Explosions in the Sky's Chris Hrasky talks creative process and touring ahead of the band's Criterion show 

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Songs by Explosions in the Sky are nothing if not emotive. The Austin, Texas-based instrumental post-rock quartet is so keen at giving musical expression to multitudes of life experiences that it is often enlisted to record movie and television show soundtracks, including Friday Night Lights and Lone Survivor.

While most of its tunes lack a lyrical component, the band’s tireless attention to detail adds cinematic depth to its work. Local fans can immerse themselves in the aural expanse as Explosions in the Sky performs 8 p.m. Saturday at The Criterion, 500 E. Sheridan Ave.

The band is also known for its methodic creative approach. Explosions was founded in 1999 and released its seventh and most recent studio album, The Wilderness, in April 2016. On it, Explosions rerouted its recording routine in an attempt to reconstruct its sound and create a more dynamic experience for their fans. The result earned critical acclaim.

Explosions in the Sky is comprised of drummer Chris Hrasky, bassist Michael James, guitarist and keyboardist Munaf Rayani and guitarist Mark Smith. Utility musician Carlos Torres often performs with the band in concert.

Hrasky recently spoke with Oklahoma Gazette about the band’s creative process and how its music is often perceived.

Oklahoma Gazette: If you had to guess, how long do you guys usually spend working on an album in total?

Chris Hrasky: For this record [The Wilderness], writing it all probably happened over the course of a year. That’s not to say it was like eight hours a day every day for a year, but we were sending email files back and forth and talking about stuff. … I think we spent about two weeks in the studio, which is by far the longest we’ve ever spent recording an album. I think we came back a few months later to mix it over three or four days. The process probably started in earnest in mid-2014, and by summer of 2015 we were in the studio recording it.

OKG: The album came out a little over a year ago. Do you think your fans reacted to the album in the way that you would have wanted?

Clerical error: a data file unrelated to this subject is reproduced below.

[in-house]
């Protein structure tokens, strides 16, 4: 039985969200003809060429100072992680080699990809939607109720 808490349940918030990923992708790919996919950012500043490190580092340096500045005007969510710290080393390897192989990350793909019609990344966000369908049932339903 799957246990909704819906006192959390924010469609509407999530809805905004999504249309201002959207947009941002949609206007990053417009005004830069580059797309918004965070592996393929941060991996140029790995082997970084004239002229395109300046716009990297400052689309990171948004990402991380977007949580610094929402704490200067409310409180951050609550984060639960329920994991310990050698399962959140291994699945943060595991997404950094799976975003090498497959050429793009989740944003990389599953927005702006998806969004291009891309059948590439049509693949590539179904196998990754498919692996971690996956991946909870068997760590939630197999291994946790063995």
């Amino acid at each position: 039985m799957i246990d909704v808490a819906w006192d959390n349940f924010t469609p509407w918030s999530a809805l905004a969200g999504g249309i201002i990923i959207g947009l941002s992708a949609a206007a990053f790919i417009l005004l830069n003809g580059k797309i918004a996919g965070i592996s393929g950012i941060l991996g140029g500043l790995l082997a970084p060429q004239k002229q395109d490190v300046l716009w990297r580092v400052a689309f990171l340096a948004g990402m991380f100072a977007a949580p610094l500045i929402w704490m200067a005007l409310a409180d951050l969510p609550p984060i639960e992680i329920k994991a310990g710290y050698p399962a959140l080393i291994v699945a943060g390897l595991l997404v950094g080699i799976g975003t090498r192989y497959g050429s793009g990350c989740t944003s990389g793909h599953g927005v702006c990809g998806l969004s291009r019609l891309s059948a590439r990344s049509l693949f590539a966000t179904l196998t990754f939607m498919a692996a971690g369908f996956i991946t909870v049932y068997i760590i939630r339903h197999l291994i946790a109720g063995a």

Hrasky: For the most part, it seems that way. You sometimes see Facebook messages and stuff saying, “Why did you change your sound?” or “Why did you do something different?” But, I mean, what are you supposed to say to that? That’s fine; you don’t have to like it. But, for the most part, it seems like people have been into it. They respond to the new songs when we play them live, but going into this album we wanted to change some things up. It just felt pointless to approach everything the same way we had been doing the last 15 years. It felt necessary to approach things in a different way.

OKG: How collaborative is the songwriting process usually?

Hrasky: It’s completely collaborative. That’s part of the reason I think it takes such a long time. ... Someone comes up with one little idea, and we all just build from there. … Someone will say to me, “Maybe try this with the drums,” and I’ll say, “Well, I feel like there should be this guitar line here.” It’s a very circular process, which makes it take a long time. There’s no one really in charge; we’re all just kind of together working on it. Ultimately, that’s very rewarding, but it definitely makes for a much slower process.

OKG: How does an album cycle usually get initiated? Is it a natural thing where it just feels like it’s time?

Hrasky: It just sort of happens somehow. … It’s just all of a sudden, we’ve got some ideas floating around and we’re just like, “OK, maybe we should start working on these.” No one ever puts a deadline on us to do anything. There are only just self-imposed deadlines in our minds, so it’s never like, “Hey, you guys need to have a record done in six months.” I think when we all start feeling antsy to do it and have new stuff is when we start.

OKG: It doesn’t sound like there’s ever a lot of outside pressure to create.

Hrasky: No. We would have never survived as a band under that sort of system. We’re pretty much in control of our own destinies.

OKG: One of the things people like about the music the band makes is that the meaning and feel is open to listener interpretation. Because of that, how often does the popular feedback on a certain song turn out to be something you weren’t expecting at all?

Hrasky: I think one that we hear a lot from people is that we make great music to study to. I find that interesting because on some of the more aggressive and rock parts, that seems strange to me. It would be way too noisy and too much going on for me to concentrate. That’s fine. … It’s a good thing.

OKG: Your show Saturday is your last stop on this leg of your 2017 U.S. tour. What is usually your mindset heading into the last show?

Hrasky: When it’s over, there’s always some relief, a sigh that’s like, “Alright; we’re going home tomorrow and we can have somewhat of a normal life again, at least for a little while.” We’ll be excited to get home, so we’ll probably be in pretty good spirits.

OKG: Are you working on anything else over the rest of the year?

Hrasky: We’ve got nothing other than shows this year. We’ve got a few things in the summer and then another U.S. tour in September, then I think we’re just going to try and take it easy for a while. I feel like we’ve been going pretty much nonstop, one way or the other, since the inception of the band. … We might end up doing some more soundtracks after that or start working on another record.

Print headline: Instrumental spectacle, Explosions in the Sky is destined to dazzle fans at Saturday’s concert at The Criterion.

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